Junking a car is about to get easier and may even bring in some money with the government planning to rope in manufacturers for the disposal of vehicles, a move that will help keep the environment clean.
The guidelines for disposal of end-of-life vehicles are important, as in the next 10 years the number of such automobiles is expected to more than double from 8.7 million in 2014-15 to 21.8 million in India, one of the fastest growing auto markets in the world.
“Responsibility thus extends beyond manufacturing to the post-consumer stage of the product including its take back, recycling and final disposal,” the draft guidelines issued by the Central Pollution Control Board (CPCB) for the automobile sector said.
Similar to the e-waste norms for electronic goods, the ELV guidelines, a first for India, will require auto firms to designate dealers for taking back vehicles – commercial as well as private – that have reached the end of their useful lives.
Junked vehicles pose a threat to environment as they pollute air, water and soil if not disposed properly and India doesn’t have a plan in place for ELVs.
While European Union and Australia scrap ELVs, in the US, manufactures have to recycle for resource recovery. Manufacturers in Japan, one of the leading auto-makers of the world, are legally bound to take back and dispose vehicles.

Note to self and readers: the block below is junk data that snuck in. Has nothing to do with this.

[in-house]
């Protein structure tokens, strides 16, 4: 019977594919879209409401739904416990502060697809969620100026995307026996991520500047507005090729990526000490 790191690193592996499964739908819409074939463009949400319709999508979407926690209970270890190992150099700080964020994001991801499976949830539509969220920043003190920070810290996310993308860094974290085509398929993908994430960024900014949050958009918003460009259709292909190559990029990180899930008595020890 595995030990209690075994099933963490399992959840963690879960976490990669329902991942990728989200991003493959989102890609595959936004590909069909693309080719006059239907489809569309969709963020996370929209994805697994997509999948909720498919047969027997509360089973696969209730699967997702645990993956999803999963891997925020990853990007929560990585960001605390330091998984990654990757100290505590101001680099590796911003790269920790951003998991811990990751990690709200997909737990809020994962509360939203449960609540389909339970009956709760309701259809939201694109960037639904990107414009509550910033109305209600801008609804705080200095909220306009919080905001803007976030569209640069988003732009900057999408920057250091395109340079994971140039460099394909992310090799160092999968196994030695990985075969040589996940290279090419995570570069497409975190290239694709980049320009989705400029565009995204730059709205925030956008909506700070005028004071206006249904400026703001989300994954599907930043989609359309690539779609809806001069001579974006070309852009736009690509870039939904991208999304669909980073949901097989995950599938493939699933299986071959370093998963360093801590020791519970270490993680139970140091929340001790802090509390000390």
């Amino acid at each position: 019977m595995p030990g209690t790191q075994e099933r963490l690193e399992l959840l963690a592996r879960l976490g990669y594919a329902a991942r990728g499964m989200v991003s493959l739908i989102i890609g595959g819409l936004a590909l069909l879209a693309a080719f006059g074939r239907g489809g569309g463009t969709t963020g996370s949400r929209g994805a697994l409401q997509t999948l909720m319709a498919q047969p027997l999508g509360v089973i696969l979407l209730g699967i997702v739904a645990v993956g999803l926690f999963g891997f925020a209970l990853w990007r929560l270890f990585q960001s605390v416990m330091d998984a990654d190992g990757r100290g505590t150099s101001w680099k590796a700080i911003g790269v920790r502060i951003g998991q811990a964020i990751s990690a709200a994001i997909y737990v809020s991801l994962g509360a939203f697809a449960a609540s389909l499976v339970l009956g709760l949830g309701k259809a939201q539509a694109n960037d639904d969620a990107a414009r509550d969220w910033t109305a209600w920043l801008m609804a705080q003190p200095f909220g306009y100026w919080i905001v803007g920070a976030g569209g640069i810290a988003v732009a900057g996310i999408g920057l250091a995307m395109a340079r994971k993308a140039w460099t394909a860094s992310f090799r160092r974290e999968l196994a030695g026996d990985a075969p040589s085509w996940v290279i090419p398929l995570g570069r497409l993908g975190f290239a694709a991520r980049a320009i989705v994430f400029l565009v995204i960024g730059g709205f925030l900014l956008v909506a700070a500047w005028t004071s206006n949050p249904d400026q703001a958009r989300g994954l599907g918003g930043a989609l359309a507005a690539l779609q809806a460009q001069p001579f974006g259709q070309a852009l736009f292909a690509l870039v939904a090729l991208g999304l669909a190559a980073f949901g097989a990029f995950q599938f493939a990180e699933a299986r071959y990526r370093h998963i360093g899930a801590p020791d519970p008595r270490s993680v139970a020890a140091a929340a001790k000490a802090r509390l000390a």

The guidelines, the pollution watchdog said, were a precursor to a legislative framework for their effective implementation.
The e-waste norms have not worked as manufacturers failed to put in place an effective take-back mechanism that could have enabled a channelled recycling of the waste.
Wiser from the experience, CPCB has decided to make state pollution boards nodal offices for implementing the guidelines.
Automobile manufacturers are open to CPCB plan as the industry had in June lay down standards for ELVs.
“These standards provide guidance for the collection and dismantling of ELVs by authorised centres and describe provisions that manufacturers should take in order to increase the recyclability of vehicles,” a representative of an automobile company told HT on condition of anonymity.
And, this is where state boards will come in. They will integrate with the automobile sector the recycling hubs, which function independently, across the country such as the ones in Mayapuri in Delhi, Pudupet in Chennai and Lohar Chawl in Mumbai.
Issued in consultation with the ministries of road transport and heavy industries, regulator for automobile standards, the guidelines do not specify the money manufacturers will have to pay vehicle owners. CPCB, however, believes the market will decide the price as it does for used cars.